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That suggests that people are stupid and never develop the ability to think for themselves.

Indeed, but I could have told you that.

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I was not born a Mormon so how do you reconcile my beliefs for 25 years of my life.

I haven't the faintest idea what your beliefs were for the first 25 years of your life.

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It is very telling that your vocabulary consists of so many abusive and negative words that stupefy you opponent.

"If you can't win them over with words, bamboozle them with bullshit." - William Wordsworth, 1932.

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Why? Although God says that we should live our lives by faith only you still expect evidence. Well yes of course you do.

Of course I do. And you're begging the question again, by the way.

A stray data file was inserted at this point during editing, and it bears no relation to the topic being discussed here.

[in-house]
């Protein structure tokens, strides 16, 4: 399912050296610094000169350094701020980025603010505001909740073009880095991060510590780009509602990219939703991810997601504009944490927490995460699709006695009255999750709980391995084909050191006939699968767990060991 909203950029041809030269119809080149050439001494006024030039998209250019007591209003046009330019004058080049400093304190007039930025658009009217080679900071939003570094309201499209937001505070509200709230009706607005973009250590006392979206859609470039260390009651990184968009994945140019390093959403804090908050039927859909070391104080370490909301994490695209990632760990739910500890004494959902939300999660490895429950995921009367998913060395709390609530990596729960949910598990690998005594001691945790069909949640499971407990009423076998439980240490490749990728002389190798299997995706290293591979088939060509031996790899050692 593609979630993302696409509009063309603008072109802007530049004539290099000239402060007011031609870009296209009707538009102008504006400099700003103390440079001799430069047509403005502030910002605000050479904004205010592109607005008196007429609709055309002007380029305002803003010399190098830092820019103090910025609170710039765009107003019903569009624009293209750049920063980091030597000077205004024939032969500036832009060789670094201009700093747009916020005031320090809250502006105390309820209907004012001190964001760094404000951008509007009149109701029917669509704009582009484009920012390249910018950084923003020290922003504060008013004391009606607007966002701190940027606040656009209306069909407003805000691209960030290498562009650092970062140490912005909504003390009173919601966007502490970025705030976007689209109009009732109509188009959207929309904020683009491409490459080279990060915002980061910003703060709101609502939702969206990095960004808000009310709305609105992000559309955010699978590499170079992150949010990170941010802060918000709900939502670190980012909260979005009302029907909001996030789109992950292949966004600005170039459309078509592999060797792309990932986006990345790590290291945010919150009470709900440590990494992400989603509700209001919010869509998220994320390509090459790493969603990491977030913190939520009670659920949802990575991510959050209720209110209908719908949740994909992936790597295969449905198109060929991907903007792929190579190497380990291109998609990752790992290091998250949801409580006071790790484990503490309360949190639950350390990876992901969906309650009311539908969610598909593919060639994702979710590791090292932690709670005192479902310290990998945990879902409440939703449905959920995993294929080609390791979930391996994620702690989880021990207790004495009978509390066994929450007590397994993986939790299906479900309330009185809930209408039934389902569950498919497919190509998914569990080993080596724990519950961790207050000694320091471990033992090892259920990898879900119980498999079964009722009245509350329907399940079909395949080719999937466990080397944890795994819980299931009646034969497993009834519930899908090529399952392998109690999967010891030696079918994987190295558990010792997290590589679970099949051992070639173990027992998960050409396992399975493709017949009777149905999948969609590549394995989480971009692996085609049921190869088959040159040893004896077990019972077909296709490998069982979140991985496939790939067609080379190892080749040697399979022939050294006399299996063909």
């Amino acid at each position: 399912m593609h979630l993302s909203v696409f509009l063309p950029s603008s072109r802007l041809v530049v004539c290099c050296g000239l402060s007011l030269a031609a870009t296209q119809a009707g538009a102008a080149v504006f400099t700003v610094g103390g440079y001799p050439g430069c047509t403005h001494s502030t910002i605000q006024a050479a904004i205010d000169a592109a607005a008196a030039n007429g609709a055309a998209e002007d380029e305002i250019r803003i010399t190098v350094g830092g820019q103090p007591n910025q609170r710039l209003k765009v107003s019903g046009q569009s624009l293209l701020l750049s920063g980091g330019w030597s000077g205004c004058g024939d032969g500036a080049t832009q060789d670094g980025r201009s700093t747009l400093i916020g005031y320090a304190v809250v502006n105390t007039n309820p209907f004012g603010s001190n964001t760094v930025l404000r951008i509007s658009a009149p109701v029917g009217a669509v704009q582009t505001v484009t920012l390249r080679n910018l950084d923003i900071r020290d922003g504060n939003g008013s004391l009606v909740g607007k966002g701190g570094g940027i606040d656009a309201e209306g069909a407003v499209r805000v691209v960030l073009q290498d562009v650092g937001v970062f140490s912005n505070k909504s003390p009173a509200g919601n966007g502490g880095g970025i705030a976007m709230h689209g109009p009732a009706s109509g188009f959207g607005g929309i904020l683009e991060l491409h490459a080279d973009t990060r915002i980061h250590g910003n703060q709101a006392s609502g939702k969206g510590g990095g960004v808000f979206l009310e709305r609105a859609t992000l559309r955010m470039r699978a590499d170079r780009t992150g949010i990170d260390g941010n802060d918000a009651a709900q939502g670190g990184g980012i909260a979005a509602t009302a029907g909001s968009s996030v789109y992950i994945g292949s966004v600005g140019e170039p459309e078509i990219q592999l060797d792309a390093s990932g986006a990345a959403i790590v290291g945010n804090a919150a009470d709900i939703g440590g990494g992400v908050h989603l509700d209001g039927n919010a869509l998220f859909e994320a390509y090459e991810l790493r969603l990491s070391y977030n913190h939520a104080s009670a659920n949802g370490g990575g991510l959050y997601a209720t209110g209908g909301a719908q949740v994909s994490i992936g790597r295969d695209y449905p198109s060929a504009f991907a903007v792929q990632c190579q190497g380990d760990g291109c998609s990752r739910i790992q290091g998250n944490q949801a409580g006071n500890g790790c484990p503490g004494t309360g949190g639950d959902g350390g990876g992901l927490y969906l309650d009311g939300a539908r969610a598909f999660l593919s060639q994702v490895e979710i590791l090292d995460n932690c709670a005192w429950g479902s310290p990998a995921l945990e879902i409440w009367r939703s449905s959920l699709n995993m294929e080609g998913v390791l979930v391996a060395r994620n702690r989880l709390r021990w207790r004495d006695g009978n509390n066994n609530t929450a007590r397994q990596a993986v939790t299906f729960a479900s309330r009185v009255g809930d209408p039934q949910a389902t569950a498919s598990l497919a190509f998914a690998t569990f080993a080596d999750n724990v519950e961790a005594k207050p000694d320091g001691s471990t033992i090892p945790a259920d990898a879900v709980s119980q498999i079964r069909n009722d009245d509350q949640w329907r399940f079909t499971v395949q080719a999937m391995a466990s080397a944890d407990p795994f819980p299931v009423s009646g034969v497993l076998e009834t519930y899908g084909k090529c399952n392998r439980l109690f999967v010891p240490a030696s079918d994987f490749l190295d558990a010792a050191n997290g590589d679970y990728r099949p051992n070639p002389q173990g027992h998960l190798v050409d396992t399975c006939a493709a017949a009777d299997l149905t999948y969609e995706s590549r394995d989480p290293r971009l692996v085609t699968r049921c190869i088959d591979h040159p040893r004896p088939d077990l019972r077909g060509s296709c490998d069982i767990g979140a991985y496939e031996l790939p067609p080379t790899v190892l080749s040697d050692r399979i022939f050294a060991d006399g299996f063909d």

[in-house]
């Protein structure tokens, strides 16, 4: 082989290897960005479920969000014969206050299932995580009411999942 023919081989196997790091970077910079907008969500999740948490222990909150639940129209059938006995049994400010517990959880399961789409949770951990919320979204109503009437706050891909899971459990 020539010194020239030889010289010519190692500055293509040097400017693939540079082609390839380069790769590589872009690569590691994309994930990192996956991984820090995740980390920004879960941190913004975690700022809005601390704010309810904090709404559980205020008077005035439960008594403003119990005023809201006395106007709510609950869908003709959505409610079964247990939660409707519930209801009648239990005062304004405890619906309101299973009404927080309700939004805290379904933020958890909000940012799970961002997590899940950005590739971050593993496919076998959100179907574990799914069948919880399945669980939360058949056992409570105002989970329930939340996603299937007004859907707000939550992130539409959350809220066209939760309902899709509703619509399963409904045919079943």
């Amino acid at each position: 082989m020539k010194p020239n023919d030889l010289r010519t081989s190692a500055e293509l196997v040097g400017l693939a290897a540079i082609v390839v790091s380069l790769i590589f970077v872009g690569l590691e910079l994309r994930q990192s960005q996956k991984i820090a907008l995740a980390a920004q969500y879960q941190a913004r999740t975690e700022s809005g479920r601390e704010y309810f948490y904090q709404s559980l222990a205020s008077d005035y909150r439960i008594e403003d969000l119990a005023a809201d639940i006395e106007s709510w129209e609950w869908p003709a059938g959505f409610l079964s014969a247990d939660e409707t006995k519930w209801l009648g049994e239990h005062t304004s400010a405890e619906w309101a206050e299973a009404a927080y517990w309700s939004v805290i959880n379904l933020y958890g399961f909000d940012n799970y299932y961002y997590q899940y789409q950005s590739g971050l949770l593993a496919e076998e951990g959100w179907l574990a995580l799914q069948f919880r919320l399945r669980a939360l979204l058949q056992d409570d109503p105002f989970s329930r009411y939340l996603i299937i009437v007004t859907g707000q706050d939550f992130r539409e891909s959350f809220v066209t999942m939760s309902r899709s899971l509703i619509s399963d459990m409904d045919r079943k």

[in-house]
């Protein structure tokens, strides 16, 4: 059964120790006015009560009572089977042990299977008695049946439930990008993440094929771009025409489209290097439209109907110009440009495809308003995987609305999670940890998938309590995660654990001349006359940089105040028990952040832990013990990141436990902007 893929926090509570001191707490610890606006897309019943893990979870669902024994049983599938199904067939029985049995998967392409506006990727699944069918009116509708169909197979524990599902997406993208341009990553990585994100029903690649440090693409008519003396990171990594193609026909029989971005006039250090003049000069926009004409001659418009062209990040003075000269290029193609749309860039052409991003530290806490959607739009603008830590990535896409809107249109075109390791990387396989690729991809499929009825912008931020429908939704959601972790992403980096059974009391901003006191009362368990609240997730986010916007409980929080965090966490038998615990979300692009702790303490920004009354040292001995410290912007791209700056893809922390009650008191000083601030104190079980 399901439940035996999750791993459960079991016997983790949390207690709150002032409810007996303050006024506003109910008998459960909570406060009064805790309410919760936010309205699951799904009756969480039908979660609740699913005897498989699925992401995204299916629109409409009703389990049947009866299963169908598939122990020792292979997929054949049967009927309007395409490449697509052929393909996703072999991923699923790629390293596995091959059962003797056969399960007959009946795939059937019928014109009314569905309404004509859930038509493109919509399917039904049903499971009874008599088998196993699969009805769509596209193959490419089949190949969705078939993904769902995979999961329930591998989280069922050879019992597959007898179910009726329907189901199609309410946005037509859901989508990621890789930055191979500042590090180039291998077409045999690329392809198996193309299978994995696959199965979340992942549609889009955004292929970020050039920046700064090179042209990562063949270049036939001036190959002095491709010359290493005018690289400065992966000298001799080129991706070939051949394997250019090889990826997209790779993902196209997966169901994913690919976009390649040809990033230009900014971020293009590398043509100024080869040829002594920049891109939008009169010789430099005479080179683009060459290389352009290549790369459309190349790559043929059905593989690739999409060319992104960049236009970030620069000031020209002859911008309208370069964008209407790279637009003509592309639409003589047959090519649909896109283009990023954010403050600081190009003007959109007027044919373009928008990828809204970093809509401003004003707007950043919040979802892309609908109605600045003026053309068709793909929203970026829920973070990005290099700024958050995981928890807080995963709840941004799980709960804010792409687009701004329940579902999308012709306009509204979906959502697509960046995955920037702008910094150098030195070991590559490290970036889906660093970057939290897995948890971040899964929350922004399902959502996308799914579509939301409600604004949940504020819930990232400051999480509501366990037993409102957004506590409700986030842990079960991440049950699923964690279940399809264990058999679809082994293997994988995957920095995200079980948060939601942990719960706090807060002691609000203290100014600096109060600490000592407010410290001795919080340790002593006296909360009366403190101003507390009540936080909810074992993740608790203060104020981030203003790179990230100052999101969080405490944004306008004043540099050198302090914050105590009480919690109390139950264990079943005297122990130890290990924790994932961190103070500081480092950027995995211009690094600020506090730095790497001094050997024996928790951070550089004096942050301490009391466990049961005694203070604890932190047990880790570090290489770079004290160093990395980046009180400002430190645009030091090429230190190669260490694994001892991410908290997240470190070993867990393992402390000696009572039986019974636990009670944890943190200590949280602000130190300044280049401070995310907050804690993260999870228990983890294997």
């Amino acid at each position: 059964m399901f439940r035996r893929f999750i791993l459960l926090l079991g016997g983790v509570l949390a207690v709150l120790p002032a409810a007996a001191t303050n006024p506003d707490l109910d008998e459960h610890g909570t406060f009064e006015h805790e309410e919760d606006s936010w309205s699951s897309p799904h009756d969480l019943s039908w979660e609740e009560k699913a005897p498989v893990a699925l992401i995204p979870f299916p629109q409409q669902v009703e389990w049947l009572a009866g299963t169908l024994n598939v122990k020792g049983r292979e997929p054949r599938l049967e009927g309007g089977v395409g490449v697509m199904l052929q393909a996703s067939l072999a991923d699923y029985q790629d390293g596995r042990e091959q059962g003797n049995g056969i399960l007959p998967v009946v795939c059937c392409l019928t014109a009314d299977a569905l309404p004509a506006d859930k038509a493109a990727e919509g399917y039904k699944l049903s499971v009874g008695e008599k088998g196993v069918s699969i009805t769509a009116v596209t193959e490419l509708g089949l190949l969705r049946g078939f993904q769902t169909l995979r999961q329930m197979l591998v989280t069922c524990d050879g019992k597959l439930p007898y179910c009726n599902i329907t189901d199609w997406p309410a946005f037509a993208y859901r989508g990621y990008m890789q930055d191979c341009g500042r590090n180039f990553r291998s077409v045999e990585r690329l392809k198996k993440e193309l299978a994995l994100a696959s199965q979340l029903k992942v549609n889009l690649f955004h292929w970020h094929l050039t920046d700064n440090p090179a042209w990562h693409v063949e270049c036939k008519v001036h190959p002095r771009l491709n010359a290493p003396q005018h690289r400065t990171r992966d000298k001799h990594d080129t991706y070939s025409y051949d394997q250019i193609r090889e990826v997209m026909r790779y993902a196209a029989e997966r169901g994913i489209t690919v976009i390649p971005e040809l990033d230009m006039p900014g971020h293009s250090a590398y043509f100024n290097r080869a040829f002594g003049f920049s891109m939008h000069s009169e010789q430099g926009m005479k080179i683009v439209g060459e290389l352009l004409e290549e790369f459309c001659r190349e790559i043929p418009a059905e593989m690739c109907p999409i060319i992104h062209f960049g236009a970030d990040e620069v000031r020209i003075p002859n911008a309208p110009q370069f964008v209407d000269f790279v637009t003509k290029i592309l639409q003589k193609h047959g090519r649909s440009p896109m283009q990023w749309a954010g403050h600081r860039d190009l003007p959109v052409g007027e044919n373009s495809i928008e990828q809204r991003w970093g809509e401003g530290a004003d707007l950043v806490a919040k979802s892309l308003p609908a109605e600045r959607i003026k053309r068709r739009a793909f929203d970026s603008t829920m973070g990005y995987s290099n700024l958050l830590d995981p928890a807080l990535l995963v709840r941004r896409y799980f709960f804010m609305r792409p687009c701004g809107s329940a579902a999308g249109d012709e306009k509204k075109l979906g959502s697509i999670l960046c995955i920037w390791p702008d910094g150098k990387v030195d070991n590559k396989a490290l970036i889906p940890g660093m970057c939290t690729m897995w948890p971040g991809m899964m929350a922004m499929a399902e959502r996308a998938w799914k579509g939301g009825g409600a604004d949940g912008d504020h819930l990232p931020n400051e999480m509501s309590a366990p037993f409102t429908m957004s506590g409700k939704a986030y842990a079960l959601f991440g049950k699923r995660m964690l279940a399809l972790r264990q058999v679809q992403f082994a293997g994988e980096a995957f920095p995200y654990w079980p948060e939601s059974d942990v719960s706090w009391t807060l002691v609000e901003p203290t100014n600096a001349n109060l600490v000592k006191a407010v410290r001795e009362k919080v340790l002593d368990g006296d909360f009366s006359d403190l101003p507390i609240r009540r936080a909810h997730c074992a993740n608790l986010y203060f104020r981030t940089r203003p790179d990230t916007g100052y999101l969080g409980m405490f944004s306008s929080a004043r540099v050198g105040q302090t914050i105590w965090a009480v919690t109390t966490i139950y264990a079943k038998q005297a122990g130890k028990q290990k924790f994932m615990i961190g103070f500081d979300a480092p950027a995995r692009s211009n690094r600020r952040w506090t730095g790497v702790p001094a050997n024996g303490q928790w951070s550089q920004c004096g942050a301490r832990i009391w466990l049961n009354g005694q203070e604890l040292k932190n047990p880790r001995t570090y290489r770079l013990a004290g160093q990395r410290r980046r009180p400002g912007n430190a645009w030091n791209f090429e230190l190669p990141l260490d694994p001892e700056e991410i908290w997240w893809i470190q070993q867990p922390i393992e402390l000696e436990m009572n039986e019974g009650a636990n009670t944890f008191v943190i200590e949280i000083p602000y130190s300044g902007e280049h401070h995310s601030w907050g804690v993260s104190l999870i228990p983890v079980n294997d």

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As the majority of the real world believe in a supernatural being then I would suggest that such a statement is erroneous based on your own incredulity


Argumentum ad populum, how nice to see you again. I thought you said yesterday that numbers prove nothing?

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Because it is my belief that there is a continuation to life after the body has died.

I dare say it is. But a belief is all that it is.
Derek

Floo wrote:
cyberman wrote:
Ralph2 wrote:
Floo wrote:
There was a time when most thought the world was flat!

No Floo. There was a time when scientists thought the world was flat and told everyone so.


No, Ralph, that is not true. Science never taught that the world was flat. That was only ever folk belief.